Timing – renewable generation during peak load times has more value than during off peak times.
Ask what would be included in LCOE calculation. Externalities case studies paper – EIA.
Not enough to change cost in relation to renewables.
The world price doesn’t change but domestic supply is upward sloping. In order to encourage more production, prices should increase.
Electricity Pricing and Other Topics
Environmental Economics II Spring 2014
Lecture based on Borenstein and Field Ch. 11
Prof. Maggie Winslow
Levelized Cost of Electricity
• LCOE is the price for electricity required to
equate the NPV of the revenue from
electricity production with the NPV of the
cost of production.
Cn(qn ,...qN )
å qn ´ (1 + r )n = å (1 + r )n
Cn (qn ,...qN )
å (1+ r)n
LCOE = n =0 N
å (1+ r)n
• This is the discounted stream of costs
divided by the discounted stream of
Why is LCOE Important?
• These estimates can affect policy
decisions regarding alternative energy
• However, LCOE is difficult to estimate.
Difficulties in Estimating LCOE
• Forecasts of future fuel prices important but lots of
uncertainty. High variance in forecasts.
• Some generation just for peak times, other for base times so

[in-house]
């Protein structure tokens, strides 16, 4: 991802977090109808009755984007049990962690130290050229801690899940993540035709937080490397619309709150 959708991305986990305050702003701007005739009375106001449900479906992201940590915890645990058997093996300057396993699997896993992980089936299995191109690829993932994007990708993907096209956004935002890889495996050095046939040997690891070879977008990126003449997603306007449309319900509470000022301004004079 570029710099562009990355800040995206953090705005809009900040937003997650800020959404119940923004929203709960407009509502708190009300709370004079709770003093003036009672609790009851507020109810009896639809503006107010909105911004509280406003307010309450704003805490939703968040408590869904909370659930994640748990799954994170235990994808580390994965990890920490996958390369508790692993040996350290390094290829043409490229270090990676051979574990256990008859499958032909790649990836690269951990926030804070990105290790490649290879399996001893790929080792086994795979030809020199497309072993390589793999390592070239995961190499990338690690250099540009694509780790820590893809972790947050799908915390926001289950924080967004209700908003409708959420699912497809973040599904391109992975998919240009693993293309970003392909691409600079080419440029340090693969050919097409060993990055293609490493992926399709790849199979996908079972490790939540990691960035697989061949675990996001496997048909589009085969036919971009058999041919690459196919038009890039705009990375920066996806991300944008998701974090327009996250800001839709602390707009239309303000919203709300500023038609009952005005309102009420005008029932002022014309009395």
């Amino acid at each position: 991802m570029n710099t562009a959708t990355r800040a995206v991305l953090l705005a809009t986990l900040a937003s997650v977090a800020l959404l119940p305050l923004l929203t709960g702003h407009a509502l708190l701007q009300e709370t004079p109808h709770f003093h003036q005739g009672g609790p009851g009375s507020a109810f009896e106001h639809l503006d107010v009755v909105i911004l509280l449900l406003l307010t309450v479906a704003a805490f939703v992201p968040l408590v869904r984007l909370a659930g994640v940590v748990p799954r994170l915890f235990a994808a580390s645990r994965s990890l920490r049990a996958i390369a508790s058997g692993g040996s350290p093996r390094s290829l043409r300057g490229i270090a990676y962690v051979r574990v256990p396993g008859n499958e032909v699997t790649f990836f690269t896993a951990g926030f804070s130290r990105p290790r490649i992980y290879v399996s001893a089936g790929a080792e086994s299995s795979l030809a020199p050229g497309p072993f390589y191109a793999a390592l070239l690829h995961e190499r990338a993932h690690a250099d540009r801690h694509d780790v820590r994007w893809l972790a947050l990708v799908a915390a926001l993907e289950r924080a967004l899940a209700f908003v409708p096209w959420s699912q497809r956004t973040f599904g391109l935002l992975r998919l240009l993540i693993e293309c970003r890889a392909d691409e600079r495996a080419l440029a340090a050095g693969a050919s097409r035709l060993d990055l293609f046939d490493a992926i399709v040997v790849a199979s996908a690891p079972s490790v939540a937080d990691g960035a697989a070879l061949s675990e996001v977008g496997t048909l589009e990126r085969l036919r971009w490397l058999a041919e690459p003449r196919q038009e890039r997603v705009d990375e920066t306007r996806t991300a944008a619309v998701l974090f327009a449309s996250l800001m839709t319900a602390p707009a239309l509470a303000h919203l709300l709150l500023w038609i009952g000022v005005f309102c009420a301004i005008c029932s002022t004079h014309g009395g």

LCOE not comparable (capacity factor issue)
• Timing of generation is important due to difficulties with
storage – how do you value this?
– Electricity demand is fairly inelastic in the short term so supply
must be very elastic to avoid brownouts.
– Dispatchable vs. intermittent
• Location of generation can make a difference in value due to
cost of transmission.
• Doesn’t include changes in price of electricity year to year
which is relevant to timing of costs and generation.
LCOE and Externalities
• Cost of externalities not included, but
costs of meeting regulations are.
– Would including cost of externalities matter in
choice of generating facility?
How to Promote Renewables?
• Subsidies for green power helpful but not the
– Makes power cheaper so doesn’t promote energy
– Doesn’t recognize the variations in the power
being replaced. e.g. replacing coal fired plant
more beneficial than replacing gas fired plant.
– Not clear that it helps develop the industry for the
• Not the same as taxing brown power
Energy Subsidies (Field, pg.197)
• Reduced taxes for producers to encourage certain
types of production (ethanol, domestic)
• Public support for R&D (ex. coal gasification)
• Public insurance (nuclear power)
• Not charging for externalities (free use of public
• Direct payment for adopting certain technologies.
Energy Subsidies (Borenstein
• Fossil fuel subsidies from 2002- 2008 =
• = about $0.0011 per kWh
• When true value does not show up in the
market, shadow pricing provides a proxy
• This could be used to include the cost of
externalities when evaluating the cost of
various generation options.
Electricity Generation and Environmental Externalities:
Case Studies, DOE/EIA-0598
• Small scale electricity generators being paid for the electricity
• Varies in different areas.
• Difficult due to high fixed cost associated with electricity
generation and distribution.
• Fixed costs can vary little when customers generate their own
• Off-setting peak power could reduce fixed cost needs.